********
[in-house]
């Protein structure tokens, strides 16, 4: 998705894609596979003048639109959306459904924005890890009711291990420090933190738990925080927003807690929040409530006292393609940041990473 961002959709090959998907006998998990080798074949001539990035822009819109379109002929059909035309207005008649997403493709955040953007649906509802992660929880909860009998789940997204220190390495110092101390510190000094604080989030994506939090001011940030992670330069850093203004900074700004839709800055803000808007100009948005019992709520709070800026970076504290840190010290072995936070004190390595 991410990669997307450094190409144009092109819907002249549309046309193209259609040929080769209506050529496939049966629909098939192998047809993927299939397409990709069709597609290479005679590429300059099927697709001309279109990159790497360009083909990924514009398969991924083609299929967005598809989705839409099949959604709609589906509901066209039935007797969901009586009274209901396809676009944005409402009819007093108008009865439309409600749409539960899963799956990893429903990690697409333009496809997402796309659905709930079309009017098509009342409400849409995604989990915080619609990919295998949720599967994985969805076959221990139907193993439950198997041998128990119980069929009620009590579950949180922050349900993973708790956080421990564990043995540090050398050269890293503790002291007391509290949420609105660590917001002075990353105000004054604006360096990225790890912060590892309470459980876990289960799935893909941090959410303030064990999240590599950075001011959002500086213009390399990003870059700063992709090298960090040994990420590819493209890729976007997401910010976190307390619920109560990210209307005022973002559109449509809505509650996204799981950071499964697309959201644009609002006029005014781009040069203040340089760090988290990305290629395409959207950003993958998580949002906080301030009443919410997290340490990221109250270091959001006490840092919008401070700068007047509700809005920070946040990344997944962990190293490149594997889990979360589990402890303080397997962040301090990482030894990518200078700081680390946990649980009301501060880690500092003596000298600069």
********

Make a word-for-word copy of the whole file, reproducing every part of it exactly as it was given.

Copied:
[in-house]
């Protein structure tokens, strides 16, 4: 998705894609596979003048639109959306459904924005890890009711291990420090933190738990925080927003807690929040409530006292393609940041990473 961002959709090959998907006998998990080798074949001539990035822009819109379109002929059909035309207005008649997403493709955040953007649906509802992660929880909860009998789940997204220190390495110092101390510190000094604080989030994506939090001011940030992670330069850093203004900074700004839709800055803000808007100009948005019992709520709070800026970076504290840190010290072995936070004190390595 991410990669997307450094190409144009092109819907002249549309046309193209259609040929080769209506050529496939049966629909098939192998047809993927299939397409990709069709597609290479005679590429300059099927697709001309279109990159790497360009083909990924514009398969991924083609299929967005598809989705839409099949959604709609589906509901066209039935007797969901009586009274209901396809676009944005409402009819007093108008009865439309409600749409539960899963799956990893429903990690697409333009496809997402796309659905709930079309009017098509009342409400849409995604989990915080619609990919295998949720599967994985969805076959221990139907193993439950198997041998128990119980069929009620009590579950949180922050349900993973708790956080421990564990043995540090050398050269890293503790002291007391509290949420609105660590917001002075990353105000004054604006360096990225790890912060590892309470459980876990289960799935893909941090959410303030064990999240590599950075001011959002500086213009390399990003870059700063992709090298960090040994990420590819493209890729976007997401910010976190307390619920109560990210209307005022973002559109449509809505509650996204799981950071499964697309959201644009609002006029005014781009040069203040340089760090988290990305290629395409959207950003993958998580949002906080301030009443919410997290340490990221109250270091959001006490840092919008401070700068007047509700809005920070946040990344997944962990190293490149594997889990979360589990402890303080397997962040301090990482030894990518200078700081680390946990649980009301501060880690500092003596000298600069």